Friday, January 29, 2010

Ethics Lecture Jan 29: Kant, Principles and Morals

BCC Ethics
Eric Gerlach
1/29/10

Kant, Principles and Morals

Kant (1724-1804) was the European philosopher who argued for always following morals and laws universally. His position is opposed by Mill, who believed that morals are only in the service of getting good consequences. This is one of the biggest oppositions of perspectives in ethics. Should we create morals and laws and always stick to them, or should we do whatever results in the best consequences?

As Europe rose in the 1600s and 1700s, science had begun discovering many new truths about the world. This created an opposition between rationalists who believed that the world has absolute laws that we can know certainly by reason and empiricists who believed that we can only assume what we know and that the rules our reason finds could be wrong. One of the most famous empiricists was Hume, who argued that one can only assume that one billiard ball causes the other billiard ball to move.

Kant was "awoken from his dogmatic slumbers" by Hume. Kant wanted to balance empiricism with rationalism, but he comes down on the rationalist side. In all knowledge, including ethics, Kant believed we must use our reason to figure out the universal laws of our rational and ordered universe. Notice that Kant, as a rationalist, trusts that the world and the mind are reasonable and that there are universal laws out there for us to grasp.

The central example we will consider is the moral "Do Not Lie". Kant believed that one should never lie, and our reason can show us this with certainty. He argued that one is seeking unconditional and universal laws in ethics (as well as every area of human knowledge), which Kant also calls categorical imperatives, and so one should only act in a way that one could expect everyone to always act everywhere at any time. If everyone lied all the time, then society would collapse. Therefore, Kant argued, it is one's duty to not lie and hold to this moral and law.

Consider the "guy with the butcher knife" thought experiment. Let us say you are at home, and the doorbell rings. You answer it, and your friend runs in looking afraid. A minute later the doorbell rings again, you answer it, and a scary guy with a butcher knife asks you where your friend is. Kant would allow one to shut the door and say nothing, but Kant would argue that it is wrong to lie to the scary guy and say you don't know or that your friend took off down the street the other way. Even though we can assume that if you lie it would improve your friend's chances of living, Kant would argue that this would be wrong. We can contrast this with the position of Mill and utilitarianism, which would argue that in some circumstances the lie is the lesser of two evils and one should behave in accord with the ends of ones actions rather than stick rigidly to morals and laws.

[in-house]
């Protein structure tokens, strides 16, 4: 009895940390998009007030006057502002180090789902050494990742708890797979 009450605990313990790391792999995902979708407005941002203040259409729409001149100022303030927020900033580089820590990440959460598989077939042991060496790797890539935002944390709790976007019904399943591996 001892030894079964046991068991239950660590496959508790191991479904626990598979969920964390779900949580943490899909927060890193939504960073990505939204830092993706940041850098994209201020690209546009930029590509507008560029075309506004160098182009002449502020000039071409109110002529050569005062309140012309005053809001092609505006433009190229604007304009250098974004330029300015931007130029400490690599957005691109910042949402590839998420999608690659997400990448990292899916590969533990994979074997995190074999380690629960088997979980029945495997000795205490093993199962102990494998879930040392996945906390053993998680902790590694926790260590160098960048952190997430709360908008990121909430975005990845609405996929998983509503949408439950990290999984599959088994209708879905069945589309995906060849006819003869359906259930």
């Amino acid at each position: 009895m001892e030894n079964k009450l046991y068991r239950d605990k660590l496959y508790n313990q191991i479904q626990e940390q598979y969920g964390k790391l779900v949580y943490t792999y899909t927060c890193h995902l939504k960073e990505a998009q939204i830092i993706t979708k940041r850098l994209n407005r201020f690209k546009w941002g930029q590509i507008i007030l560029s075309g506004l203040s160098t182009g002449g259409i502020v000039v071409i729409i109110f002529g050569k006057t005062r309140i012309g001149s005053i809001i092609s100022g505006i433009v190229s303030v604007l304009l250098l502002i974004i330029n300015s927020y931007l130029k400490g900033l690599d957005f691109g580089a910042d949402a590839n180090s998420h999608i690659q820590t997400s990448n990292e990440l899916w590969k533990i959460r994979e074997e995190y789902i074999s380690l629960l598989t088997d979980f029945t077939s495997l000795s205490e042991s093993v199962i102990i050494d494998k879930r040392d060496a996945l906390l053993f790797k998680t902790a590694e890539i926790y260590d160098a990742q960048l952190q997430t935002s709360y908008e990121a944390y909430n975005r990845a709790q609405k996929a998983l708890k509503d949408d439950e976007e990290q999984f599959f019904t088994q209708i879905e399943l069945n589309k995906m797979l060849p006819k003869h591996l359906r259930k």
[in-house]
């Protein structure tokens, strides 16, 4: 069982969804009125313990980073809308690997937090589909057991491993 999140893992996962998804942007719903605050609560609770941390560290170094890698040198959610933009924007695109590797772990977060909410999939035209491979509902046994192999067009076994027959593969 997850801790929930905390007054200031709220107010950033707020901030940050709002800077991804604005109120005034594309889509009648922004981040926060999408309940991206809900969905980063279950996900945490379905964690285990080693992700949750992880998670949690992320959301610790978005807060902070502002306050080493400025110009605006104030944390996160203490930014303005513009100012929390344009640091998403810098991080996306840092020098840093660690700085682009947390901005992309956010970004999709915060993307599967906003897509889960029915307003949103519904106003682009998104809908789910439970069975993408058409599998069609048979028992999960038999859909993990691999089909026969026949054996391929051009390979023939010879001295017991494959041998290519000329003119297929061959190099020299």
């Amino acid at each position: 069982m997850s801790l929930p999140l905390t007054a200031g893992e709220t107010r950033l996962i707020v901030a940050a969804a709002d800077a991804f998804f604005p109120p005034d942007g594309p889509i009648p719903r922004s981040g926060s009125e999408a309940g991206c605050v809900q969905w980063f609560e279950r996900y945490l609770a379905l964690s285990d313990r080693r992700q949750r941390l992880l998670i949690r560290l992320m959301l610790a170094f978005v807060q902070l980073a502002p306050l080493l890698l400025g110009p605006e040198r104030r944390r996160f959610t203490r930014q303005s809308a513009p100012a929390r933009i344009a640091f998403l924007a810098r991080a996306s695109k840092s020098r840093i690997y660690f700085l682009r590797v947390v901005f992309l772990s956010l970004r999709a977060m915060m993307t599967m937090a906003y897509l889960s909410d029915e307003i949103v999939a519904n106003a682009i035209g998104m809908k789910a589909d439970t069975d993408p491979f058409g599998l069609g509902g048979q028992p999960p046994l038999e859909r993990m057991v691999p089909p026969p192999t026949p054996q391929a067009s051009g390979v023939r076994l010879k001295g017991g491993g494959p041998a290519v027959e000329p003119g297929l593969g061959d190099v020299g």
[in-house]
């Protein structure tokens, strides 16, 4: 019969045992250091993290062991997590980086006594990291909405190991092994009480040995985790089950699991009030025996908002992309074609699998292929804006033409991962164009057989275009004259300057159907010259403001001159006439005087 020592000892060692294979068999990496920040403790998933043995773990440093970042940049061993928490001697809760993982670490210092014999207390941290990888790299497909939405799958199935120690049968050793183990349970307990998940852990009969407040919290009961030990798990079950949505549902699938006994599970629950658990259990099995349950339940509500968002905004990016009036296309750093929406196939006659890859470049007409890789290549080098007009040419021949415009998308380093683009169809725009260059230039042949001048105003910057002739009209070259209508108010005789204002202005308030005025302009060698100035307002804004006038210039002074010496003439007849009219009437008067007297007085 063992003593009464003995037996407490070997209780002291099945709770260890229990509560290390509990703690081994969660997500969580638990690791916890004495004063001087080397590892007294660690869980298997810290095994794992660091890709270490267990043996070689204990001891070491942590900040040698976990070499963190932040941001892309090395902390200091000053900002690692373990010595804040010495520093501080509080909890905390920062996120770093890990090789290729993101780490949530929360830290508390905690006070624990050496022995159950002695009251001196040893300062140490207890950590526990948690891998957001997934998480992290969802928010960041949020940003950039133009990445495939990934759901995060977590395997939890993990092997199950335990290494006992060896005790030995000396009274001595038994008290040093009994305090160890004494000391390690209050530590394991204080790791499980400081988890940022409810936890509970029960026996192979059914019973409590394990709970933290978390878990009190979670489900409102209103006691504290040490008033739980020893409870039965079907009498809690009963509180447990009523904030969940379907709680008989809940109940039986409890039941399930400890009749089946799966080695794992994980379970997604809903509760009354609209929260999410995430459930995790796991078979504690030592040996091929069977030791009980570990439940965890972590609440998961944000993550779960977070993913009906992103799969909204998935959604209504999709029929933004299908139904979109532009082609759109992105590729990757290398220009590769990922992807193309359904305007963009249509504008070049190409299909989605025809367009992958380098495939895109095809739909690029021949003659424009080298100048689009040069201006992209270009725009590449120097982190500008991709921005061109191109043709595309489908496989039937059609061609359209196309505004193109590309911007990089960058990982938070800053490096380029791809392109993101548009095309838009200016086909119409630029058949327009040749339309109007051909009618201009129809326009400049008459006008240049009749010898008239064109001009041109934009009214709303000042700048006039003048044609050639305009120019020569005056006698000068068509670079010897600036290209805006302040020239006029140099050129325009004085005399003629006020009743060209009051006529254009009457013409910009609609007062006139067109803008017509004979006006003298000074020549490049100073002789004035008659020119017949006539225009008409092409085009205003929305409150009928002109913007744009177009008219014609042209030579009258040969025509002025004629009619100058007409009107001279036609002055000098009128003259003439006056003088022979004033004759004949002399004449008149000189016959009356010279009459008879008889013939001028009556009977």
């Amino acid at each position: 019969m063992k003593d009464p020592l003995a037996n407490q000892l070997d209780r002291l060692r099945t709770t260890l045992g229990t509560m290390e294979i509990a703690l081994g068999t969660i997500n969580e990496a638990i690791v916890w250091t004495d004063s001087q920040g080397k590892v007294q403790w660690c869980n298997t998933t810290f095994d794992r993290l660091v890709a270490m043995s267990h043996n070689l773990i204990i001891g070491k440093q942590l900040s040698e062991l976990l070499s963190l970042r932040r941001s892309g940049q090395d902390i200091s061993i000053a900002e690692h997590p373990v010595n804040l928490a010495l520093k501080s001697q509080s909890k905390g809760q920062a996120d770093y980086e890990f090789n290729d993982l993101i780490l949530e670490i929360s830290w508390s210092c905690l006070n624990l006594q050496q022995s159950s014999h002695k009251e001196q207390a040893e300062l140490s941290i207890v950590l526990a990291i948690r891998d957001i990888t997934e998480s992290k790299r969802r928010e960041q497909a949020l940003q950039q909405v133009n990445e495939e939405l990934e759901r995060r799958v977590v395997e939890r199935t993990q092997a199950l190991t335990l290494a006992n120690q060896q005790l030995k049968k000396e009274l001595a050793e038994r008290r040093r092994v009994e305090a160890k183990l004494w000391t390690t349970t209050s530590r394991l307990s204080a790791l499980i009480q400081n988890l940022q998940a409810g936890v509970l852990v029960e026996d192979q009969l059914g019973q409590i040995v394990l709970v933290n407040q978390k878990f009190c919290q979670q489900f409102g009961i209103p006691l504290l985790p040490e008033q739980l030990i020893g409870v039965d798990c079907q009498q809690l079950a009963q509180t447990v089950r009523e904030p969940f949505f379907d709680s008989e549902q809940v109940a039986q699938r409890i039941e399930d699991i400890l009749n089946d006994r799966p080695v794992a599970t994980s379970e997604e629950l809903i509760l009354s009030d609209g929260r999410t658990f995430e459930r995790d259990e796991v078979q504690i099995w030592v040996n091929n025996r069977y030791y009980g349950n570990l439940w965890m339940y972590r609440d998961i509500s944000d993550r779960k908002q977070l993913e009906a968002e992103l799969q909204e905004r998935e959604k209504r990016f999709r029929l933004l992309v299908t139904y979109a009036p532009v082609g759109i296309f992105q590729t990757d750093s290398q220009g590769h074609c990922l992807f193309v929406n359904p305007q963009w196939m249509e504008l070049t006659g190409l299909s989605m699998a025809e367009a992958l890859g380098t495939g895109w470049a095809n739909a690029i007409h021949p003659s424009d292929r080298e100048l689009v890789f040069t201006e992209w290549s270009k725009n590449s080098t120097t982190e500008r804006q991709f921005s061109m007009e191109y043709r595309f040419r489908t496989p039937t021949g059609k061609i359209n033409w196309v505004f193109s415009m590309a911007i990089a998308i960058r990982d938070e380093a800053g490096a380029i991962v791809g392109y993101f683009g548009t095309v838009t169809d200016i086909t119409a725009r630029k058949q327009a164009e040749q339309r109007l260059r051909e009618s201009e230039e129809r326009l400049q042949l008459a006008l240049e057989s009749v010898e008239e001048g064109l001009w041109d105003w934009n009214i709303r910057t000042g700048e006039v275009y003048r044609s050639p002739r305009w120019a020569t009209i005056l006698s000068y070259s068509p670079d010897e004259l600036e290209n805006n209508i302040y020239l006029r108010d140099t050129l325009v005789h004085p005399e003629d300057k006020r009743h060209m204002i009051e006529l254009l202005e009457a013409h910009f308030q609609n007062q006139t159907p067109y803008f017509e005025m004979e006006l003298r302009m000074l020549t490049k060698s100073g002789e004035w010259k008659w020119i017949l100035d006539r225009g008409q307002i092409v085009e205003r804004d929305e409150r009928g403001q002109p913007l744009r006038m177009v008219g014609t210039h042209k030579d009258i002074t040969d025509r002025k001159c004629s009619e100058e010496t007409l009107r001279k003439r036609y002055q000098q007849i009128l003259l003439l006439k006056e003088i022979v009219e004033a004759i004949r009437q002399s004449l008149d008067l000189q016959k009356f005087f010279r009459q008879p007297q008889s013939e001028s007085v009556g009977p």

An interesting issue here is that rationalists and positivists like Kant believe that one should anchor ethics in good beginnings while empiricists and skeptics believe one should anchor ethics in good ends. Kant believes that one must start with good intentions and principles no matter the consequences, while Mill believes that one should aim at the best consequences no matter the principles or intentions one has. As usual, both sides agree that one should have good intentions, principles and consequences, but they come down on opposite sides when arguing for what is really the essence or importance of the matter.

We will come to Mill's position in the coming weeks. Another contrary position to both Kant and Mill is Nietzsche, who we will also hear from soon. Nietzsche does not trust human reason, so he trusts neither Kant nor Mill. Nietzsche argues that people who believe they know the true morals and people who say they know what led to the best consequences for everyone are capable of deceiving themselves and thinking they know what is best for everyone.